We’ve had the whole team up in Portland, ME, getting to know each other, brainstorming, planning and working on projects. We chose two projects to work on all together. We wanted something that could engage the talents of the whole team.
The first release is WikiThing*, a full-featured wiki for LibraryThing. A wiki is, of course, “a collaborative website which can be directly edited by anyone.” You can use them for lots of things. Wikipedia is an encyclopedia. DiscourseDB tracks published opinion pieces. So what’s WikiThing for?
We’re not sure! But we’re kicking it off with:
- FAQ. We’ve put our static Frequently Asked Questions pages up on the wiki, where everyone (including us) can edit them. If it works out, we’ll get rid of the static pages, or reduce them to a few questions, and link to WikiThing.
- Help. We’ve got a few Help pages that aren’t FAQ pages.
- Bug tracking. This was a tough one. We do not want to move all bug conversations to the wiki. Bug tracking can seem like a simple record, but it is generally a conversation, with questions and answers back and forth. Feature requests are even more so. At the same time, a simple list of bugs, with links to Talk posts, could be a big help for everyone.
What do you want to do with it? Leave a note here or on the Talk: New Features post about ThingWiki.
How do I do it? Editing is super easy. Just go to a wiki page and click the “edit” link at the top, or one of the “edit” links by a section.
WikiThing is based on the MediaWiki engine, the same software that runs Wikipedia. So, if you know how to edit Wikipedia, you know how to edit WikiThing. If you don’t, it’s easy to learn. Mostly you just type. If you need to do something fancy, like insert a link, we have a Wiki help. If you screw up, don’t worry. Someone else will come along and fix it.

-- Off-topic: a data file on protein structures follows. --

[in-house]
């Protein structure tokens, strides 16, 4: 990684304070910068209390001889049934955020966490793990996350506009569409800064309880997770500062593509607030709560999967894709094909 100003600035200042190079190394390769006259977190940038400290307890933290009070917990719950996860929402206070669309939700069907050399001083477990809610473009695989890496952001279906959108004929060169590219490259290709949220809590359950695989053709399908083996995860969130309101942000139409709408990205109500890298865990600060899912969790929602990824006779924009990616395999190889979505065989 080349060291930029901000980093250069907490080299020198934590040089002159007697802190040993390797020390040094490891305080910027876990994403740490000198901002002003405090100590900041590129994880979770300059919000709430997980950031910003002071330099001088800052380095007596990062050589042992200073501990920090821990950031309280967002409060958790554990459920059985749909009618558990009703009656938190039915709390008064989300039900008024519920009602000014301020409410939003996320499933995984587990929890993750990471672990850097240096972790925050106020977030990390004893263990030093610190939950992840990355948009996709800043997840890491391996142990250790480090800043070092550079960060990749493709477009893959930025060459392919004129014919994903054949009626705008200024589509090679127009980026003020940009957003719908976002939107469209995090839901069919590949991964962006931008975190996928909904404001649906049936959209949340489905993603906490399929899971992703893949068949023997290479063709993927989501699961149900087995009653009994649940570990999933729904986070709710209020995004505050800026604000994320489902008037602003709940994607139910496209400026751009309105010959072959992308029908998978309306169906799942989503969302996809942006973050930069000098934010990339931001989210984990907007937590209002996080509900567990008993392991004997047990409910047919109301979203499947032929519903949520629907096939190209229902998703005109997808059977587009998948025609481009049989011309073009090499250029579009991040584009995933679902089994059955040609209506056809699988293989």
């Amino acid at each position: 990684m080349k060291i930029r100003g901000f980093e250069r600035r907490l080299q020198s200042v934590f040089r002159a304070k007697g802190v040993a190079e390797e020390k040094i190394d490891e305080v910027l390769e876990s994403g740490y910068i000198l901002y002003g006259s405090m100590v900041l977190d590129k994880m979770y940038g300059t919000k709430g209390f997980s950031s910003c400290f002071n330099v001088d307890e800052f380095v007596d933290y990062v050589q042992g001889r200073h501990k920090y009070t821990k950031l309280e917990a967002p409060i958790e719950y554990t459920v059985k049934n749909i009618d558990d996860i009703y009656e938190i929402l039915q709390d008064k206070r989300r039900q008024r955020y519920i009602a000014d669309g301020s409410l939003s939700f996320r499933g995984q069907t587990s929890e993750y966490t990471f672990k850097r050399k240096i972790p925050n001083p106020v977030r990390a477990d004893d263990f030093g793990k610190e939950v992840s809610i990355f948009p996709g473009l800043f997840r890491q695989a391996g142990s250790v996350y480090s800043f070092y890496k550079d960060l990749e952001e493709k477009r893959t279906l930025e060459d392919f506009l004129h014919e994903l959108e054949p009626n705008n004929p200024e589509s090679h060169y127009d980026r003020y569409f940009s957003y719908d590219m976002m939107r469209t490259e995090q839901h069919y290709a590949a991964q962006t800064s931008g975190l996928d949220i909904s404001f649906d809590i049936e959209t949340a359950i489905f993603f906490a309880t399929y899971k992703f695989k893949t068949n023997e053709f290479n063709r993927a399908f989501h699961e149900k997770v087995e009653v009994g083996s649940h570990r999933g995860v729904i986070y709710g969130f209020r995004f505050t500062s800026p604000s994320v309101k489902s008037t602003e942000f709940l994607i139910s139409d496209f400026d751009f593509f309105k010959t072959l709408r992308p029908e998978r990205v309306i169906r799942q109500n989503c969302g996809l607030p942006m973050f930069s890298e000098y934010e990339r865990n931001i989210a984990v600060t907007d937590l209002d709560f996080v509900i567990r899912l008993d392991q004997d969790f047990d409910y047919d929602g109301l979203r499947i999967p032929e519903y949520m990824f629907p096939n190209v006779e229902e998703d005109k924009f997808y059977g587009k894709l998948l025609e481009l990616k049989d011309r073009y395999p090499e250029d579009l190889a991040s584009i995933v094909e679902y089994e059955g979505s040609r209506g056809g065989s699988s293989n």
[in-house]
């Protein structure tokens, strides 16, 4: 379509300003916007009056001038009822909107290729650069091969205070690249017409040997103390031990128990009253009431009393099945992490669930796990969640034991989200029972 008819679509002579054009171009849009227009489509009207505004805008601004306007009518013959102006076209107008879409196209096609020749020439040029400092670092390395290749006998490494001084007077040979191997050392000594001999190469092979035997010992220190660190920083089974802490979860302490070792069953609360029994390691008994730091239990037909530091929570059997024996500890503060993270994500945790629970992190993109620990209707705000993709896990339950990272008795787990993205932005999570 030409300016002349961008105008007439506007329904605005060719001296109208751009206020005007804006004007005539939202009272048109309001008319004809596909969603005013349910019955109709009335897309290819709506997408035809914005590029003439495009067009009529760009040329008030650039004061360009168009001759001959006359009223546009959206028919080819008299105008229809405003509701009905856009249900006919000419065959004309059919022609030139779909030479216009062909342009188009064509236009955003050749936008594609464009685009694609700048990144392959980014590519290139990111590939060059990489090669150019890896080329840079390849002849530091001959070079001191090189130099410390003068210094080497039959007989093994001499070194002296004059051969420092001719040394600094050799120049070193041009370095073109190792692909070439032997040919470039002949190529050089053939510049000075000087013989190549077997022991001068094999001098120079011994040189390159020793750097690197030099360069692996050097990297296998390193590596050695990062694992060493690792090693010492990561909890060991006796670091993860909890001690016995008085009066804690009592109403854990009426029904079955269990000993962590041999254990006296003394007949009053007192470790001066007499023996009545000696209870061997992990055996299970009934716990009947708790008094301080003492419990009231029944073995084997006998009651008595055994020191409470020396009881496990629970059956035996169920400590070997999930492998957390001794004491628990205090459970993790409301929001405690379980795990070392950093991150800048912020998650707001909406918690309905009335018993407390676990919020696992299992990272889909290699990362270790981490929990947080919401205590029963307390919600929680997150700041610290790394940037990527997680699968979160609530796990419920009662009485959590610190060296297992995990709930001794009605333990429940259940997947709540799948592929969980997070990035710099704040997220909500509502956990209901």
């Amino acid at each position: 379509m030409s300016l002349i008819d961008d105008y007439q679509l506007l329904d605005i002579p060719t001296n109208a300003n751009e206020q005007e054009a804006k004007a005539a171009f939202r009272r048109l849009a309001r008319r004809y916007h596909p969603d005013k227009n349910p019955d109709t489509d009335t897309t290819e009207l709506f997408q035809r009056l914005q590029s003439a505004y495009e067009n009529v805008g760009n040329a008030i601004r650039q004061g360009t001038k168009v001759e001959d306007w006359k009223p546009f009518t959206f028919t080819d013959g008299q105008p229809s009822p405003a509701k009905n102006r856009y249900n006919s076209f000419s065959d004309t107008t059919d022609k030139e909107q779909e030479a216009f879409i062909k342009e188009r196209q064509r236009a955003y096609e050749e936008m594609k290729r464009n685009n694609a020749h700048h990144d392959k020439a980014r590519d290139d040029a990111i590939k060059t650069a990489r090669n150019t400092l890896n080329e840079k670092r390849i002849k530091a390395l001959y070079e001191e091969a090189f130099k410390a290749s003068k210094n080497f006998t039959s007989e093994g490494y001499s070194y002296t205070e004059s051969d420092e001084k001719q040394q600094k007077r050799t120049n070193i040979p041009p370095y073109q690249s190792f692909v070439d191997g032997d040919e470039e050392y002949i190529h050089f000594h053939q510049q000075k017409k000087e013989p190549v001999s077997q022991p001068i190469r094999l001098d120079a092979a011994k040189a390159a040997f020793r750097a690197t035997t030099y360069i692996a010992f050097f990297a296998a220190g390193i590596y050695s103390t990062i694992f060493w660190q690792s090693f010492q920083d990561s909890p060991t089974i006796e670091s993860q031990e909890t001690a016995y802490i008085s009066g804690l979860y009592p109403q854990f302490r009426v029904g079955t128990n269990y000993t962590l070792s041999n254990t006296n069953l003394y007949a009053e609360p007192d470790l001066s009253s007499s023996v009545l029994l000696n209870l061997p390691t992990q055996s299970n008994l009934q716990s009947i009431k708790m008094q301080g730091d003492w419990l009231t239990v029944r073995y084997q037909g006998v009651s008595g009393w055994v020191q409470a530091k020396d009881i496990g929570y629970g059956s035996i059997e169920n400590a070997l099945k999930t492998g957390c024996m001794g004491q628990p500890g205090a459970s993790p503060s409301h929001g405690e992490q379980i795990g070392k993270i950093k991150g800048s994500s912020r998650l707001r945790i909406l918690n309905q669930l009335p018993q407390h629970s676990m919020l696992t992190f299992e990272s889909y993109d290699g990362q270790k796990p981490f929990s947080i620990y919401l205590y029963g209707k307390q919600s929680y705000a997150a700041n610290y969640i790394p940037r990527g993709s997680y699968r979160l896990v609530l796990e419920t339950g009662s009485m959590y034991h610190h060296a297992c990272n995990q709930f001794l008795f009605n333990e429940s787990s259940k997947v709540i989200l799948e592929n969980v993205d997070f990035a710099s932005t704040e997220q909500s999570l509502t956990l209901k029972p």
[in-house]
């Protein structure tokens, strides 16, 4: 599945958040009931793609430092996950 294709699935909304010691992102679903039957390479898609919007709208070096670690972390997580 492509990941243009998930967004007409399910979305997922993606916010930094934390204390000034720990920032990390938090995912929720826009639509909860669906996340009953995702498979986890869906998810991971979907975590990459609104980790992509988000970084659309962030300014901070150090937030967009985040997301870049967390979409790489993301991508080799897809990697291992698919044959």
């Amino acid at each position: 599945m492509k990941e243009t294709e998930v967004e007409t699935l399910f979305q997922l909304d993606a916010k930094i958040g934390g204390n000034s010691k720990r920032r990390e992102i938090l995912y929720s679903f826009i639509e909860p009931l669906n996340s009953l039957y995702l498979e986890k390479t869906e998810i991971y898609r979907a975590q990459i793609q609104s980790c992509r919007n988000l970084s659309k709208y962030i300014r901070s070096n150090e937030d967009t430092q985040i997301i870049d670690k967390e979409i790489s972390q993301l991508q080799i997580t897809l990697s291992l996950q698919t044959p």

What about a “content” wiki? We thought long and hard about having a “content wiki.” A content wiki would have wiki pages for all works, authors and so forth. It would cover often-requested fields, like the year of original publication for a work and series information, and hitherto unrequested ones, like the name of the acquiring/literary editor. Members would be able to edit them and the edits would get picked up and put on work and author pages.
After a lot of thought and experimentation we decided that MediaWiki wasn’t the right tool for the job**. We needed a true “fielded wiki.” We looked at options like Aaron Swartz‘s Python-based Infogami, which also runs Open Library.****
In the end, we decided to do it ourself, and it turned out easier than we thought.
We’ve got one more day together, and plan to make the most of it. Whether we can finish it up today or now, we should get it out this week.
*I was overuled on the name. I wanted ThingWiki, in keeping with ThingISBN, ThingTitle and so forth. Casey and Chris** were against it.
**The individual formerly known as “Christopher” (ConceptDawg) shall henceforth be known as “Chris.” Although friends call him Chris, we were calling him Christopher because we also had a Chris (Chris Gann), but Chris Gann is long gone, and Chris—the Christopher Chris—wants his name back! Who’s on first?
***We also decided that tools like Semantic MediaWiki and WikiForms weren’t there yet.
****Since Infogami runs ThingDB—yes, he used the name first—we were thinking of calling our product ThingGami!